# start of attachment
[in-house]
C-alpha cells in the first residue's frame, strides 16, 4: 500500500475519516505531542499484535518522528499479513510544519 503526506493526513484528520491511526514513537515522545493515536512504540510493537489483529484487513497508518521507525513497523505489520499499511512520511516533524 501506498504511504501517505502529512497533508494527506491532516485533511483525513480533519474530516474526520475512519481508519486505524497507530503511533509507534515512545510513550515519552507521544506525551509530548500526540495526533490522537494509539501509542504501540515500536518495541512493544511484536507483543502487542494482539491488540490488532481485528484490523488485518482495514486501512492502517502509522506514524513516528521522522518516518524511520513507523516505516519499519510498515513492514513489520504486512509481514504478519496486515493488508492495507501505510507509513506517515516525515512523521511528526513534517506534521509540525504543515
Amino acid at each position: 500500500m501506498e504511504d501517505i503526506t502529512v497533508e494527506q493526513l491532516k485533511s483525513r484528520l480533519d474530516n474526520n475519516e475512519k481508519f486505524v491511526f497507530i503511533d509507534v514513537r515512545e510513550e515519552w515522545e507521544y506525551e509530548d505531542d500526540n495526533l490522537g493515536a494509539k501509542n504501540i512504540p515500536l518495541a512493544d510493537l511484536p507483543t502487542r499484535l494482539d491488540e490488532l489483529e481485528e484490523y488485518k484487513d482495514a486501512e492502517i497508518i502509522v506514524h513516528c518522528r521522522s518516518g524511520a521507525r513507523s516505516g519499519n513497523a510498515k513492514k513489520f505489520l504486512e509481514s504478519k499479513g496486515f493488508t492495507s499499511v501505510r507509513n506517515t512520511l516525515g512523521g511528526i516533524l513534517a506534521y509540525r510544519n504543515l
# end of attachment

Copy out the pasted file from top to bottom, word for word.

[in-house]
C-alpha cells in the first residue's frame, strides 16, 4: 500500500475519516505531542499484535518522528499479513510544519 503526506493526513484528520491511526514513537515522545493515536512504540510493537489483529484487513497508518521507525513497523505489520499499511512520511516533524 501506498504511504501517505502529512497533508494527506491532516485533511483525513480533519474530516474526520475512519481508519486505524497507530503511533509507534515512545510513550515519552507521544506525551509530548500526540495526533490522537494509539501509542504501540515500536518495541512493544511484536507483543502487542494482539491488540490488532481485528484490523488485518482495514486501512492502517502509522506514524513516528521522522518516518524511520513507523516505516519499519510498515513492514513489520504486512509481514504478519496486515493488508492495507501505510507509513506517515516525515512523521511528526513534517506534521509540525504543515
Amino acid at each position: 500500500m501506498e504511504d501517505i503526506t502529512v497533508e494527506q493526513l491532516k485533511s483525513r484528520l480533519d474530516n474526520n475519516e475512519k481508519f486505524v491511526f497507530i503511533d509507534v514513537r515512545e510513550e515519552w515522545e507521544y506525551e509530548d505531542d500526540n495526533l490522537g493515536a494509539k501509542n504501540i512504540p515500536l518495541a512493544d510493537l511484536p507483543t502487542r499484535l494482539d491488540e490488532l489483529e481485528e484490523y488485518k484487513d482495514a486501512e492502517i497508518i502509522v506514524h513516528c518522528r521522522s518516518g524511520a521507525r513507523s516505516g519499519n513497523a510498515k513492514k513489520f505489520l504486512e509481514s504478519k499479513g496486515f493488508t492495507s499499511v501505510r507509513n506517515t512520511l516525515g512523521g511528526i516533524l513534517a506534521y509540525r510544519n504543515l